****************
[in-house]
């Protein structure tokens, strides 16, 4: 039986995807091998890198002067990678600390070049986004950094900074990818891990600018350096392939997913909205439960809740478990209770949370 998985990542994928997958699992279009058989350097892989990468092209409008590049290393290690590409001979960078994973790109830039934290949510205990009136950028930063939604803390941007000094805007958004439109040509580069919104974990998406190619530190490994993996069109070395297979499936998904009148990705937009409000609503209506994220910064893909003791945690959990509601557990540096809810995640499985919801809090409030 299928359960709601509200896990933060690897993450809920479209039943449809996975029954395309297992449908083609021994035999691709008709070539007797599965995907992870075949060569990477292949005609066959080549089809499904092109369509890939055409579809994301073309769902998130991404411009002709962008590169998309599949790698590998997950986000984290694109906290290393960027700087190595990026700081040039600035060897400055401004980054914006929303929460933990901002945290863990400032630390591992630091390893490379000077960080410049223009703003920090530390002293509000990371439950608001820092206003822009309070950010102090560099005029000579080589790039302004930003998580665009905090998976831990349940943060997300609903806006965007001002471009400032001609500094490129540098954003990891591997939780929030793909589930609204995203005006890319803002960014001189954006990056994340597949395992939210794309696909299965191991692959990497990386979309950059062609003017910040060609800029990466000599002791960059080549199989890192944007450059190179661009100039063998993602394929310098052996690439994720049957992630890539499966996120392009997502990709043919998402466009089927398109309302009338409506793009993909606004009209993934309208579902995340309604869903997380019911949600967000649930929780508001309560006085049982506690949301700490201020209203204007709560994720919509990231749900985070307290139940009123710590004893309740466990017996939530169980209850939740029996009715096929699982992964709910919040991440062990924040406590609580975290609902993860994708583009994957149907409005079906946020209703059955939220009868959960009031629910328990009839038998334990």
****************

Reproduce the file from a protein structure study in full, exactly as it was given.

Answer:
[in-house]
């Protein structure tokens, strides 16, 4: 039986995807091998890198002067990678600390070049986004950094900074990818891990600018350096392939997913909205439960809740478990209770949370 998985990542994928997958699992279009058989350097892989990468092209409008590049290393290690590409001979960078994973790109830039934290949510205990009136950028930063939604803390941007000094805007958004439109040509580069919104974990998406190619530190490994993996069109070395297979499936998904009148990705937009409000609503209506994220910064893909003791945690959990509601557990540096809810995640499985919801809090409030 299928359960709601509200896990933060690897993450809920479209039943449809996975029954395309297992449908083609021994035999691709008709070539007797599965995907992870075949060569990477292949005609066959080549089809499904092109369509890939055409579809994301073309769902998130991404411009002709962008590169998309599949790698590998997950986000984290694109906290290393960027700087190595990026700081040039600035060897400055401004980054914006929303929460933990901002945290863990400032630390591992630091390893490379000077960080410049223009703003920090530390002293509000990371439950608001820092206003822009309070950010102090560099005029000579080589790039302004930003998580665009905090998976831990349940943060997300609903806006965007001002471009400032001609500094490129540098954003990891591997939780929030793909589930609204995203005006890319803002960014001189954006990056994340597949395992939210794309696909299965191991692959990497990386979309950059062609003017910040060609800029990466000599002791960059080549199989890192944007450059190179661009100039063998993602394929310098052996690439994720049957992630890539499966996120392009997502990709043919998402466009089927398109309302009338409506793009993909606004009209993934309208579902995340309604869903997380019911949600967000649930929780508001309560006085049982506690949301700490201020209203204007709560994720919509990231749900985070307290139940009123710590004893309740466990017996939530169980209850939740029996009715096929699982992964709910919040991440062990924040406590609580975290609902993860994708583009994957149907409005079906946020209703059955939220009868959960009031629910328990009839038998334990």